Check valve installation could help prevent sewage floods in your basement

Posted at 5:34 PM, Jul 19, 2021
and last updated 2022-03-17 20:13:23-04

DETROIT (WXYZ)  — Detroit leaders say FEMA had crews in the city on Monday as it worked to set up an office to serve flood victims.

The Detroit Water and Sewerage Department says in Detroit alone approximately 20,000 claims have been filed for damage from floods last month, and then we saw floods again Friday.

There have also been floods in other communities from the Grosse Pointes to Dearborn and Garden City, to name a few.

“We need to take a serious look at what is going on at the Great Lakes Water Authority,” said Detroit Mayor Mike Duggan.

“We want an independent investigation done and it is underway,” said Gary Brown, director of the Detroit Water and Sewerage Department.

Brown says the board is working to hire an independent firm to determine what went wrong and how to prevent it.

“I will tell you we are so far beyond volume and frequency in these storms that local systems, regional systems, lots of systems were challenged in this. That doesn’t make us feel good,” said Sue McCormick, Chief Executive Officer of the Great Lakes Water Authority.

McCormick says while we got more than twice the amount of rain the system is built to withstand last month, it is possible the authority made mistakes exacerbating flooding.

“I think there is potential for liability for the Great Lakes Water Authority, but that will be determined in the after-event analysis,” McCormick said.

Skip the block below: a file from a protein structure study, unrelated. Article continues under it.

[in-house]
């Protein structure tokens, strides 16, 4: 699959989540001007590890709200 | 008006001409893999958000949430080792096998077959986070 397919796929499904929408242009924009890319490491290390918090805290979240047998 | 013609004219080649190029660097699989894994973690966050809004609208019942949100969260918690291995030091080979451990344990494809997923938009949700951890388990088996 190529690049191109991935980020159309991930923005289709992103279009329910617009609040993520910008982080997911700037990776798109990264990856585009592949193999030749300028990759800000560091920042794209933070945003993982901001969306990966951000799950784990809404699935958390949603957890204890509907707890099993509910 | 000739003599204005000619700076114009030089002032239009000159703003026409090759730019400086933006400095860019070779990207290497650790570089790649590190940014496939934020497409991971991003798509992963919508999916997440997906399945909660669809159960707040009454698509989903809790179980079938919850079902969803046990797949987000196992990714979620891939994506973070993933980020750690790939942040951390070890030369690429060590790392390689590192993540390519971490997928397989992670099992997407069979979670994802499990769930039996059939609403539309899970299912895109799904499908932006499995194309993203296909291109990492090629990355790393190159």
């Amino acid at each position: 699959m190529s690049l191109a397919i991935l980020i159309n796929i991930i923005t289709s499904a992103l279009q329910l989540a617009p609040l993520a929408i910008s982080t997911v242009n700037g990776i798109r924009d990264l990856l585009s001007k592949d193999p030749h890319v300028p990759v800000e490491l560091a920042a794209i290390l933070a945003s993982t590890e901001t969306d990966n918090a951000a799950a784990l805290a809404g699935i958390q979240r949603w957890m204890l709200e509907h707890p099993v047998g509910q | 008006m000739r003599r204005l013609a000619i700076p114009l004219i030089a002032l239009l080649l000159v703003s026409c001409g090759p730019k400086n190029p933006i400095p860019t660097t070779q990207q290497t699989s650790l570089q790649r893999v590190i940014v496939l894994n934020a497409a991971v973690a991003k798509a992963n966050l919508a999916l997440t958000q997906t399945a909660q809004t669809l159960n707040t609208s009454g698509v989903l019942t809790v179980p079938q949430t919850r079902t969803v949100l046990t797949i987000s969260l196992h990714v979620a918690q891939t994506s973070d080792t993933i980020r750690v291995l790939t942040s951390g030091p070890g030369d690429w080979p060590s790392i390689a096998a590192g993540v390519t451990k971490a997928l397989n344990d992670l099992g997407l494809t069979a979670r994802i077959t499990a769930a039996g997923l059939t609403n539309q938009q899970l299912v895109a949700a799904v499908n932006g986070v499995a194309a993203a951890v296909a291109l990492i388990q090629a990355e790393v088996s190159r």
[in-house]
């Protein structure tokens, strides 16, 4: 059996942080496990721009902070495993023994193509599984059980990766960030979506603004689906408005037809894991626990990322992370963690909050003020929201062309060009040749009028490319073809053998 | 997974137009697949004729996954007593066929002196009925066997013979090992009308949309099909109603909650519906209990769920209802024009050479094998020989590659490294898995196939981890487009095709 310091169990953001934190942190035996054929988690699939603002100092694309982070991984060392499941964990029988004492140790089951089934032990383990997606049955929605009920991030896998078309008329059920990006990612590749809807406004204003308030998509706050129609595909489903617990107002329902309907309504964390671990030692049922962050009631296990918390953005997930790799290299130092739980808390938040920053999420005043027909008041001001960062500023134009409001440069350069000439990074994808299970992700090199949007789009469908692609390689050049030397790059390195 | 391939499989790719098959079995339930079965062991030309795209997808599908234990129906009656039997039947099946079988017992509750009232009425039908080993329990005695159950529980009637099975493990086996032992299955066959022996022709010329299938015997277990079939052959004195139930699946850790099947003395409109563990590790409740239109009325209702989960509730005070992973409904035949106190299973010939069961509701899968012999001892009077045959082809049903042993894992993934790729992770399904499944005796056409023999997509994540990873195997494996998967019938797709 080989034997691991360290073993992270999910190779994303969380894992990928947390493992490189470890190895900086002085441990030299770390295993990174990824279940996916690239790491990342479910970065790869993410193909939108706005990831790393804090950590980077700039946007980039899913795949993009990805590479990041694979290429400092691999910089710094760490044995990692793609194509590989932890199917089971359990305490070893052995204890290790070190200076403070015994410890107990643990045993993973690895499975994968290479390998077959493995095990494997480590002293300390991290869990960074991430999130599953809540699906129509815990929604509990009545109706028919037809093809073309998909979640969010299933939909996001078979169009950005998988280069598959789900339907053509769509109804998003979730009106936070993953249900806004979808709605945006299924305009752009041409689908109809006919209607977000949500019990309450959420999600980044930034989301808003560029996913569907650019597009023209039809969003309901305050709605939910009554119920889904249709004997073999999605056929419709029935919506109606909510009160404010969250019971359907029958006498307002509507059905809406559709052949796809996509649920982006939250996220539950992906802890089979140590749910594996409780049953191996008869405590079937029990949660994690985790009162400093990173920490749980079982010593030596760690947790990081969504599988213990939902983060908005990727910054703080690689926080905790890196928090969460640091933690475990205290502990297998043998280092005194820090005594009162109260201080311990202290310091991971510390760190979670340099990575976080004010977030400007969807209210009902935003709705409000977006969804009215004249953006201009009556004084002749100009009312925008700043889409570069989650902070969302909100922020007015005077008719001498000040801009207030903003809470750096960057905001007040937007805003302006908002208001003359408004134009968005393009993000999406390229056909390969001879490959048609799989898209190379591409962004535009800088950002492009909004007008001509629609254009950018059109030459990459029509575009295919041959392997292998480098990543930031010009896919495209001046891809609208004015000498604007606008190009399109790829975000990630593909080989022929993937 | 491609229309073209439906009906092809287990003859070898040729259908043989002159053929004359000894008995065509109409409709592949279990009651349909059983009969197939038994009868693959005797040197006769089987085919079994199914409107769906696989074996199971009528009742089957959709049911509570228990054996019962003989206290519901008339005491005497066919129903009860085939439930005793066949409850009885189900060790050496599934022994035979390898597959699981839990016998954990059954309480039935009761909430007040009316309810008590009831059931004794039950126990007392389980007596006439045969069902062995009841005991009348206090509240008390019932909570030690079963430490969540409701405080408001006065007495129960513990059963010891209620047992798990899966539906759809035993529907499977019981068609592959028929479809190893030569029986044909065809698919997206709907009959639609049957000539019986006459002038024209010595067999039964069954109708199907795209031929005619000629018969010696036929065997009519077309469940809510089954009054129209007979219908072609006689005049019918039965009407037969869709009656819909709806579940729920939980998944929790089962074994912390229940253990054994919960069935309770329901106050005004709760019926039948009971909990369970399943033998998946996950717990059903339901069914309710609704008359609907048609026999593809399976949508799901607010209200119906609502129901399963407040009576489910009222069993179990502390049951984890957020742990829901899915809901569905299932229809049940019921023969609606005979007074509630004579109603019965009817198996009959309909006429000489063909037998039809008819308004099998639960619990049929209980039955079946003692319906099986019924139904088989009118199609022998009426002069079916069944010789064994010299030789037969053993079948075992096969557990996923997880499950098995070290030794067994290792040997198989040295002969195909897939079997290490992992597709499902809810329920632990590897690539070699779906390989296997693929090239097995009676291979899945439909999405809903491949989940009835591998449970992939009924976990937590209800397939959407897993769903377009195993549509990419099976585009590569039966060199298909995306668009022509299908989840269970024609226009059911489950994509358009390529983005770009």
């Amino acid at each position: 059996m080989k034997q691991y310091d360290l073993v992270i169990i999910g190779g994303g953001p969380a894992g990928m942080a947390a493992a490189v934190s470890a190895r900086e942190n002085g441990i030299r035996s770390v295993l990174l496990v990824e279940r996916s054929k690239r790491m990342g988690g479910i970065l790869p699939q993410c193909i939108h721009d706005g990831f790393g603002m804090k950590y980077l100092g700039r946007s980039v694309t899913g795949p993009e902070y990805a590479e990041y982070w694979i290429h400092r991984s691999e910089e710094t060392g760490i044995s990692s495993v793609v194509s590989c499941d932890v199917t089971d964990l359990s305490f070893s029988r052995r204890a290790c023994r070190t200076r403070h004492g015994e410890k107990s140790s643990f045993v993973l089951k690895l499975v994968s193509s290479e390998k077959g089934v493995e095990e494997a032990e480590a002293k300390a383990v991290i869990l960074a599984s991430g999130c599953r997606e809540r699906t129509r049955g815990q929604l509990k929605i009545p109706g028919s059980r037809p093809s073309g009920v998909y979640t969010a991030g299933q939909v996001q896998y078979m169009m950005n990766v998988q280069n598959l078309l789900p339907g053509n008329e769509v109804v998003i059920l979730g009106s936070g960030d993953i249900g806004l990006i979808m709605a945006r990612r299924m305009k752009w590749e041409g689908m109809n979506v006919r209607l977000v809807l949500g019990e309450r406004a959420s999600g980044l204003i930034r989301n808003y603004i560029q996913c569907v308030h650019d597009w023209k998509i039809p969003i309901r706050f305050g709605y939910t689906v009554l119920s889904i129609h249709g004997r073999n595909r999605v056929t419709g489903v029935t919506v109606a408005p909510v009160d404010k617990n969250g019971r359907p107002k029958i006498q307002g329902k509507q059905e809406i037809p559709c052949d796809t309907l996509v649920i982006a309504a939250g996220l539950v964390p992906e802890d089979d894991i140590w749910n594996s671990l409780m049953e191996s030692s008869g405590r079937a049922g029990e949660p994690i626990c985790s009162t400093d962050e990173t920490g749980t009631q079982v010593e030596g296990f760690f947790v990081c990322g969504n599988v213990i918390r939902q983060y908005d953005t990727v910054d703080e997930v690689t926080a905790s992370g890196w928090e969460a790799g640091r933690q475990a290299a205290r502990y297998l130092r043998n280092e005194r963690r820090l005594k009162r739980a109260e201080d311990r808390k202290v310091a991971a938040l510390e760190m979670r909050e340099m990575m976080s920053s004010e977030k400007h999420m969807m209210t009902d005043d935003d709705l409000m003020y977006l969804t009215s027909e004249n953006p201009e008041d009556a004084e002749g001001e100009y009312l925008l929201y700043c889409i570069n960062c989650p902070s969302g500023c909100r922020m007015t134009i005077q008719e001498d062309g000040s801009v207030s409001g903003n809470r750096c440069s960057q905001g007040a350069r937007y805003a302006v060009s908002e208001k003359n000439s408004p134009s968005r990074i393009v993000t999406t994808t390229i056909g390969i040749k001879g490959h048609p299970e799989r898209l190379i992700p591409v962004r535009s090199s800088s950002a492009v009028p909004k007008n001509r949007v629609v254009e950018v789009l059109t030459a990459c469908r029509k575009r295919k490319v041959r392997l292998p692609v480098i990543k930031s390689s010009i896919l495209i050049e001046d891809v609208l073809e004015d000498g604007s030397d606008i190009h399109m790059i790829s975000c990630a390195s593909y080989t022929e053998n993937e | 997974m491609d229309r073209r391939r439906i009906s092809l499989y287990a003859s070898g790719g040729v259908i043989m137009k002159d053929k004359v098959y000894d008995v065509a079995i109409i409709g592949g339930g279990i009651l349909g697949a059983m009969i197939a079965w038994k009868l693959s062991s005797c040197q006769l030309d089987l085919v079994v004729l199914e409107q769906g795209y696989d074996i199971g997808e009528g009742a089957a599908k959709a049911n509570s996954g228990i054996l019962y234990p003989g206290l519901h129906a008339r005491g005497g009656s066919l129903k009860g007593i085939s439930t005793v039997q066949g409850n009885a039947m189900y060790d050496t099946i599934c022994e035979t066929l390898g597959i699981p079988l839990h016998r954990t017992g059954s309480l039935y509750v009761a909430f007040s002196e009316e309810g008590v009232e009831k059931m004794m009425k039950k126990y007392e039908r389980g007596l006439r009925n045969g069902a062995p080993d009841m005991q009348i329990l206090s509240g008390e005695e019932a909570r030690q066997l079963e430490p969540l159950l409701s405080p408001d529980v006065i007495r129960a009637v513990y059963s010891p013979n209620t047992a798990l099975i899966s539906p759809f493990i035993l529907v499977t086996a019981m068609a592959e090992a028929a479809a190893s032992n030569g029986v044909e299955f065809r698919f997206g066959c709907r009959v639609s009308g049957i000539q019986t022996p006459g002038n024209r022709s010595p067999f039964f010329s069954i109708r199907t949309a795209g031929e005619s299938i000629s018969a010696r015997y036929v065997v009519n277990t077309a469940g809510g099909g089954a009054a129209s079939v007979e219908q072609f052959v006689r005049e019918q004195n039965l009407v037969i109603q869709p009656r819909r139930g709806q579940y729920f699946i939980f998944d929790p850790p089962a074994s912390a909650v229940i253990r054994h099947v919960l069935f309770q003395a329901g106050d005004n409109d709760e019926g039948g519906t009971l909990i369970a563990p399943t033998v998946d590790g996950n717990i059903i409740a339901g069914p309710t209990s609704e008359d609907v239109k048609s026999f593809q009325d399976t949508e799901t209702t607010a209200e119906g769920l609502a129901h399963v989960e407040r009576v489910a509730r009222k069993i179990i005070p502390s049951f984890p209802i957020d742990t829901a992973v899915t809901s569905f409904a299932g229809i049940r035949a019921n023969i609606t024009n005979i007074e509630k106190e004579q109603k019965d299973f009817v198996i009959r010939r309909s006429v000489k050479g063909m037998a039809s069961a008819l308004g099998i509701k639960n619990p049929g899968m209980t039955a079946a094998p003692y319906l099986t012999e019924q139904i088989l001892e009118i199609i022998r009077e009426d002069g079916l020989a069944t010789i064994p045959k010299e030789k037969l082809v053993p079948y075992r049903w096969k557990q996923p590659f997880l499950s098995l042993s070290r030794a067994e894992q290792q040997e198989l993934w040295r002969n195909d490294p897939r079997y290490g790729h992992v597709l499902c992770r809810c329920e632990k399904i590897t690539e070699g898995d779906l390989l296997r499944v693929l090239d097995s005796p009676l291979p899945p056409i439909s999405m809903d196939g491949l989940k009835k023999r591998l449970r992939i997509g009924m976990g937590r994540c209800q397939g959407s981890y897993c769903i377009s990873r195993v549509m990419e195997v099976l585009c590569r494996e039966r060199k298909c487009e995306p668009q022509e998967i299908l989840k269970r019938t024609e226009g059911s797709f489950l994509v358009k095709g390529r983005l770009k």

She says that independent investigation will work to determine whether blame falls on power companies due to outages, Mother Nature, or the authority because, for example, some pumps were out of service before the storm. Accountability will take a while to sort out.

Gary Brown says the long-term solution is clear. The region needs to separate its storm and sewer drains so that storms don’t send sewage into homes.

“The long-term solution is separating the stormwaters from the sewers. And that is a very expensive task. Some people estimate it would cost $17 billion in the state of Michigan, $8 billion alone in the city of Detroit,” said Brown.

In the short term, you are being called on to protect your homes with sump pumps and valves.

“You should be considering putting a check valve on your sewer line,” said Brown.

“It basically has a door here that will let water out, but then shuts so if there is flooding from the city it doesn’t come into your system,” said Michael Kish, a master plumber with Motor City Plumbing & Drain, as he showed WXYZ a check valve.

Kish says his team is installing a lot of those for folks. The valves have been required for a while under code for homes with basements, but older homes do not have them.

Mayor Duggan says he is looking into a program to help people with older homes get them as a short-term fix.